On commas & full stops

I thought if I had bared my soul and my thoughts to you

If I had written to you about you and referenced to you in the things I had done,

Then you would have understood

You would have felt it too,

this vulnerable state I am in, constantly.

I thought if you had read how I felt, black on white, then you would have known. If I had written it as clearly as I could, you would get it the way I did. You would respond. You’d say something.

I keep shooting in the dark, I never see it hit anywhere. I speak and my words end up either lost somewhere between us or right back where I’ve left them, in front of you to inspect. All you’ve ever done is glare at them. What good is it to admire them from afar but never really get to touch them, or feel the edges of every letter between your hands.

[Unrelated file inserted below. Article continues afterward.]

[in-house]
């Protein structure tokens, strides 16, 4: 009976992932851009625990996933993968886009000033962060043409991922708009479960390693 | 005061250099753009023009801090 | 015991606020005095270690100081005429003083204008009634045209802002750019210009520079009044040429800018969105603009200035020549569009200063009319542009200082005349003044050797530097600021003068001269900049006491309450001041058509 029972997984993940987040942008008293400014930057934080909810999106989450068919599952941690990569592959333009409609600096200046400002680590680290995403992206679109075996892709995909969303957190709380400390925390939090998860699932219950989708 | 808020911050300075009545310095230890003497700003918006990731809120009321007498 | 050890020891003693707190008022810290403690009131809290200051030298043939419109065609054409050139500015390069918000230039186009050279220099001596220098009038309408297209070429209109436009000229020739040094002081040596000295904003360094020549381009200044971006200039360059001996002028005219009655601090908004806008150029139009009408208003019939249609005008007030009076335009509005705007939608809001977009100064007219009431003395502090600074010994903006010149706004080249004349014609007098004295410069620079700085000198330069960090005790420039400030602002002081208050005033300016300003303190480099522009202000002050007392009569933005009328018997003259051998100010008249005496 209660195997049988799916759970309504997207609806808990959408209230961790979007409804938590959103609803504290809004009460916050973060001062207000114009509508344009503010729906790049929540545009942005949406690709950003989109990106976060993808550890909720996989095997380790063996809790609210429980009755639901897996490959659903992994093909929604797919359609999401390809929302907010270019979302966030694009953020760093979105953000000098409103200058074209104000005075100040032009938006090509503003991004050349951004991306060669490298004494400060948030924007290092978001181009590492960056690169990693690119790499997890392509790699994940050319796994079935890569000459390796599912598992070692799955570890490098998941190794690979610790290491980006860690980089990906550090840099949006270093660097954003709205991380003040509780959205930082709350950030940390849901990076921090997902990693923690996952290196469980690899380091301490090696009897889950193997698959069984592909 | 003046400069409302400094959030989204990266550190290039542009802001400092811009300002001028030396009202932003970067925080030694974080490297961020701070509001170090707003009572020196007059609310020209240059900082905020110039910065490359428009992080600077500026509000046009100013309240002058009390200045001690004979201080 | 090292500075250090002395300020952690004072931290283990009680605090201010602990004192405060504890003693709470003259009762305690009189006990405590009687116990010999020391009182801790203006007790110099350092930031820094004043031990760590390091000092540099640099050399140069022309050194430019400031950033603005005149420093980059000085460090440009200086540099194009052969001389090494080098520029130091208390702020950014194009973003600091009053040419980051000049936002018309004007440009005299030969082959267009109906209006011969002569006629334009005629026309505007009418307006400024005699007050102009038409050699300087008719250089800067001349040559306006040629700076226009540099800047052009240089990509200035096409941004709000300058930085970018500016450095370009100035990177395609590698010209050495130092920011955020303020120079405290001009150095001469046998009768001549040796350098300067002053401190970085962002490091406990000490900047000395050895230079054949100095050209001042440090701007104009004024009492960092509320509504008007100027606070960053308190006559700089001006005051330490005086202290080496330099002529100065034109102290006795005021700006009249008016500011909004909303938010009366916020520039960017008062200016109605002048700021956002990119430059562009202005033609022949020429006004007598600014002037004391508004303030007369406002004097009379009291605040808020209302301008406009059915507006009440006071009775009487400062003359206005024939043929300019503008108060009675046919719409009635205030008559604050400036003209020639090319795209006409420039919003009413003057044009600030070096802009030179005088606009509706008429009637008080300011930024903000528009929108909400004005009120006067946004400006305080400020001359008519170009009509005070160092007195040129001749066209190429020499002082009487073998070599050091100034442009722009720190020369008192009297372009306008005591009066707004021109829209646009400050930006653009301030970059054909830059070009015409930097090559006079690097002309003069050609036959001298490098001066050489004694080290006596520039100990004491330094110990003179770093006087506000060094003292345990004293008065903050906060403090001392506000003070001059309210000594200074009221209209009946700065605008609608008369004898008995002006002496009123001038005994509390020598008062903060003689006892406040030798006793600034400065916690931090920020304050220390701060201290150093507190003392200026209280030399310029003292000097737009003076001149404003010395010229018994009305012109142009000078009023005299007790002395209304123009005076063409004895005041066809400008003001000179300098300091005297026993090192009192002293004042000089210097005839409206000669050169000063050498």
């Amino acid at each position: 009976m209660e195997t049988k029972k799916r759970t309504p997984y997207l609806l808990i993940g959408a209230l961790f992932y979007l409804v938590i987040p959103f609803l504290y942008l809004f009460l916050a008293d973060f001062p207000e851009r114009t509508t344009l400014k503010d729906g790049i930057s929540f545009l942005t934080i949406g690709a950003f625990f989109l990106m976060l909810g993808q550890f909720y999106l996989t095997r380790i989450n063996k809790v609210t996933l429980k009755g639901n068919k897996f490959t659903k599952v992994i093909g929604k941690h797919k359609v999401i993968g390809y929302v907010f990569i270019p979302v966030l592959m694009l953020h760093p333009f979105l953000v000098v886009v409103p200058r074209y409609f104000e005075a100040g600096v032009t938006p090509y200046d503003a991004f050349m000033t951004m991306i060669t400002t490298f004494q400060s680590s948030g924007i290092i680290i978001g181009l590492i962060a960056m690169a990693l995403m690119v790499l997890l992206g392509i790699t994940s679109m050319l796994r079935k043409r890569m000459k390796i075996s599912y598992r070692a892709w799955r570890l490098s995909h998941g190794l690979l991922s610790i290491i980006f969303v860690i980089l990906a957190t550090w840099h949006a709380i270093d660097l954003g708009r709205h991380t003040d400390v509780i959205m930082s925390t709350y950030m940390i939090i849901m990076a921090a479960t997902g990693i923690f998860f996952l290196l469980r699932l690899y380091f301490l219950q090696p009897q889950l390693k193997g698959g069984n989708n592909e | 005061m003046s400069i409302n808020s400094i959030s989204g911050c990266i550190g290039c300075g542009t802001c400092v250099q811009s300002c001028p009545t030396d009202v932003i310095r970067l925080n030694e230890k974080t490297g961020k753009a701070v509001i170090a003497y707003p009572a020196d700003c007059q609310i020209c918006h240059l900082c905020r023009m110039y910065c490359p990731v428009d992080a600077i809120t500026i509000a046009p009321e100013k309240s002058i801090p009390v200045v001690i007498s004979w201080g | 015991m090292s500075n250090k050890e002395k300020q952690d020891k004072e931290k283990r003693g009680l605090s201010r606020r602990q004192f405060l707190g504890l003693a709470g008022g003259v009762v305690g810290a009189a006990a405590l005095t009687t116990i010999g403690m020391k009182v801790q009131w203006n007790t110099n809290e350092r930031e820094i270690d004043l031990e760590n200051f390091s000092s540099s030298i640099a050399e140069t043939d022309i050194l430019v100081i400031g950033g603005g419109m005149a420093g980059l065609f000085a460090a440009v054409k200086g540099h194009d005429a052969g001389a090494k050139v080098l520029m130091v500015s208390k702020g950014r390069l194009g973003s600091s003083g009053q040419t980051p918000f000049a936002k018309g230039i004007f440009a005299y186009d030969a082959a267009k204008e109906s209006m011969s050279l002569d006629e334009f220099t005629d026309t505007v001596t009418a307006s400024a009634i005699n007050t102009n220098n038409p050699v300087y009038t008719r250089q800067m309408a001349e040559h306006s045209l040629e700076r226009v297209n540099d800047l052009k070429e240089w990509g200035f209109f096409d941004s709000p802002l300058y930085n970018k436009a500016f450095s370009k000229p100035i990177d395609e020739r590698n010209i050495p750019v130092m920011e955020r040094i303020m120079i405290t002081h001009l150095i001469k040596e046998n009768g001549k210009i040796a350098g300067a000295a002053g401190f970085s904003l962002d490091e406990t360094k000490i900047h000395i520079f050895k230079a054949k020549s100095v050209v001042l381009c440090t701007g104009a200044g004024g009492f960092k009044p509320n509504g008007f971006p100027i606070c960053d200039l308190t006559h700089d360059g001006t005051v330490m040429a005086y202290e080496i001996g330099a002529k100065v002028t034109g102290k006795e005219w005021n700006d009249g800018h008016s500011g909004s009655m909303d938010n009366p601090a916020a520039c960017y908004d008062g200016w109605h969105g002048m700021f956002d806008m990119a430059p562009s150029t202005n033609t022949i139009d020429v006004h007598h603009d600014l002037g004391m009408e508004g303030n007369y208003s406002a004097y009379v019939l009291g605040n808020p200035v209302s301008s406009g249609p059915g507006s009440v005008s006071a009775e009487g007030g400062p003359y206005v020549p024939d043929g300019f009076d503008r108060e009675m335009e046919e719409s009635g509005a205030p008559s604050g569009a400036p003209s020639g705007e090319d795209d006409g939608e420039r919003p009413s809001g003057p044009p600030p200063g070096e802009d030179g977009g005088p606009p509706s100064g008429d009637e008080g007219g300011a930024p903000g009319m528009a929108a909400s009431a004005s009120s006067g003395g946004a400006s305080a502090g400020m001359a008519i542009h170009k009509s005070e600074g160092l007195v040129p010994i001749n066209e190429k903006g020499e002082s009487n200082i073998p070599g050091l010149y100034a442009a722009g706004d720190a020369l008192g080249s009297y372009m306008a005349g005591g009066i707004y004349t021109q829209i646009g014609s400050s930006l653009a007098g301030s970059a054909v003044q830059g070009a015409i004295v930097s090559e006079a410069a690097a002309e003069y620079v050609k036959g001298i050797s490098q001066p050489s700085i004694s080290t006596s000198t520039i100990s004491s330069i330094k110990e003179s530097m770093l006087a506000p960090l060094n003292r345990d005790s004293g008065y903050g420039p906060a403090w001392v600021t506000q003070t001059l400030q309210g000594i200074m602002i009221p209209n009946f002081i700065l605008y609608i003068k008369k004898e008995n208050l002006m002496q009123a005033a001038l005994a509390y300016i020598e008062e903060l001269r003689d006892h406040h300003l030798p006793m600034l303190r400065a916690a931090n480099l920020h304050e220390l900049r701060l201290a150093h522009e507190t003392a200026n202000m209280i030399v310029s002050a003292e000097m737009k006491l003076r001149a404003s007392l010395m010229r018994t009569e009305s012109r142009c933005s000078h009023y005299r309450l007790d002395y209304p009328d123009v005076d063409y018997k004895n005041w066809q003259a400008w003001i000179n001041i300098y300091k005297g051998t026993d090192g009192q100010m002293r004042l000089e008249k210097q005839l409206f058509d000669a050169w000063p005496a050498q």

Afraid it will hurt your fingers? It might.

Don’t worry actually it should.

Here I thought a future with our words intertwined and our lips locked wouldn’tve been too inconceivable.

You were never mine, I give you credit for much more than what you are.

I give you credit for so much more than what you want to be.

You never wanted to take any part of my future.

I’m sorry I hung on to you when all you’ve wanted to do was let go.

I’m sorry I put so much importance on something that should’ve gone by as quickly as it came.

I’m sorry I put emphasis on a comma, but I thought it weighed much more than one breath in a pause.

We should learn not to put stress on one part of a sentence when it is clearly not finished yet. It ruins its whole aesthetic.